Diabetes benefits: Limited research shows that the cardiovascular benefits of spirulina reduce the comorbid conditions that diabetics experience.
Symptoms of spirulina deficiency
Spirulina is not a vitamin or mineral, and it is not recognised as an essential nutrient. When you don’t have enough antioxidants in your body, however, you age prematurely, you have reduced energy, and you’re more at risk of catching illnesses and contracting diseases.
When your immune system isn’t operating at peak efficiency, you’ll experience increased levels of chronic inflammation, you may experience changes to your metabolism, and your overall pain levels will increase. Therefore, while it isn’t technically possible to be deficient in spirulina, it’s still easy to feel the need for this powerful immunomodulating and antioxidant substance.
How long do you need to take spirulina to start experiencing its benefits?
Since spirulina is a complex bacterium, it deploys its effects throughout your system relatively rapidly. You should start to notice the pain-fighting and healing properties of spirulina right away, and the amazing properties of this nutrient will truly sink in once you’ve been taking spirulina for a few weeks.
Consistency is key and our research recommends taking your Feel supplements for at least 3 months to allow your body to adjust and provide the desired benefits.
How long does it take for your body to digest/absorb spirulina?
Some sources say that most forms of dried spirulina powder contain 50-70% beneficial proteins. The majority of the other substances in this cyanobacterium, however, aren’t simply junk. This beneficial substance also contains plenty of vitamins, minerals, and other natural components.
How long does spirulina stay in your body after you take it?
Some of the vitamins and minerals in spirulina may stay in your body for quite some time. The proteins in this bacterium, however, are absorbed and processed relatively quickly.
Is spirulina an antioxidant?
Yes. Most sources agree that spirulina is one of the most potent antioxidant substances ever discovered.
Can you overdose on spirulina? What are the effects?
There are no known cases of overdose on spirulina. This substance is not known to have any detrimental effects.
Does spirulina dissolve, flush out, or build up in the body?
After it is ingested, spirulina is broken down into its component parts, and these parts are all processed differently.
Can you take spirulina during a diet?
Spirulina is a plant-based, gluten-free substance that will not interfere with your diet. In fact, this bacterium’s digestive benefits may even help you lose weight.
Are there synthetic forms of spirulina?
There are no forms of synthetic spirulina. While this bacterium is usually grown in a lab, it is all-natural.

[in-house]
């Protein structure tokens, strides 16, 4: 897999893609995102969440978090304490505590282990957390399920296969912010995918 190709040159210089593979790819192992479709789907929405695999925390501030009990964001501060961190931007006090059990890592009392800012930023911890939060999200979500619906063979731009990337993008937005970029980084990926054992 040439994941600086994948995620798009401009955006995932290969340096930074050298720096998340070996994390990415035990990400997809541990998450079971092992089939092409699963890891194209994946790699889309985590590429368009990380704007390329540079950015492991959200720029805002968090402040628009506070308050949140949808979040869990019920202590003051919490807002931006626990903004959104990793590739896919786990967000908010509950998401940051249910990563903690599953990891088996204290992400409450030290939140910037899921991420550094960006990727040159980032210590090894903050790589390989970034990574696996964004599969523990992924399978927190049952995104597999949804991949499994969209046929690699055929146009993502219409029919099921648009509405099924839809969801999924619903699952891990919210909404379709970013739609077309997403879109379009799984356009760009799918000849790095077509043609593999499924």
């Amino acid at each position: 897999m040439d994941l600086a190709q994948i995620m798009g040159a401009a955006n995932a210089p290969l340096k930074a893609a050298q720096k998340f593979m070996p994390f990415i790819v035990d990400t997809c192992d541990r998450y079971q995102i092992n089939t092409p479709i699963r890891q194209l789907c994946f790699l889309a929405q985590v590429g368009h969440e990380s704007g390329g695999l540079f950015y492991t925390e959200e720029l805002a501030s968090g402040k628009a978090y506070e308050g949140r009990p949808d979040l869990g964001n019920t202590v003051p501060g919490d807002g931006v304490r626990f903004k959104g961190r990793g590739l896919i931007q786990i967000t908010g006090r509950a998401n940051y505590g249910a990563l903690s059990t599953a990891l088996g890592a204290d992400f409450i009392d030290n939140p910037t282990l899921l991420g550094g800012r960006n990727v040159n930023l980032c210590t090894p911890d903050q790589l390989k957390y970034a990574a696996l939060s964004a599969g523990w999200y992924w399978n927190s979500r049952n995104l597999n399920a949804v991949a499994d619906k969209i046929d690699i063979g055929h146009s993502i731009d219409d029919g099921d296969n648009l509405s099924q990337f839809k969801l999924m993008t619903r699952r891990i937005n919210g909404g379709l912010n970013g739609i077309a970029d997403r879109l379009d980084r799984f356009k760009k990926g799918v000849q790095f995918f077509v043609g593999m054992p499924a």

Why might synthetic forms of spirulina be better?
There is no reason to believe that synthetic forms of spirulina would be more desirable in any way.
Absorption rate of synthetic spirulina
Like natural spirulina, synthetic forms of spirulina would likely consist of multiple components that each have different bioavailability.
Why might natural forms of spirulina be better?
Natural spirulina has been proven to be beneficial for consumption. Synthetic spirulina is still theoretical.
How to take spirulina
You can add spirulina to shakes, smoothies, and yogurt, and you can also sprinkle it on your main dishes. Otherwise, take this beneficial bacterium in a daily Feel Multivitamin capsule.
Spirulina trends in medicine
Currently, scientists in India are trying to figure out how to use spirulina to solve this country’s hunger crisis. A 2019 research paper discusses ongoing efforts to optimise the biomass yield of spirulina cultures and take other measures to improve nutrition in impoverished provinces.
Why everyone should be taking WeAreFeel supplements
Here at WeAreFeel, we aren’t satisfied with the types of nutrients that science already says are essential. Our understanding of how the body works remains limited, but we’ve learned so much more about nutrition in the last few decades that sticking with the wisdom of the past would be the wrong move. Feel Multivitamin takes a bold step toward the future by including natural, vegan ingredients like spirulina, and that’s only the beginning of what our new daily capsule formula has in store.
Here’s the Proof
- Spirulina in Clinical Practice: Evidence-Based Human Applications
- Inhibitory effect of mast cell-mediated immediate-type allergic reactions in rats by spirulina.
- Cholesterol lowering effect of spirulina
- Studies on the Long-Term Effect of Spirulina Supplementation on Serum Lipid Profile and Glycated Proteins in NIDDM Patients
- C-Phycocyanin, a selective cyclooxygenase-2 inhibitor, induces apoptosis in lipopolysaccharide-stimulated RAW 264.7 macrophages.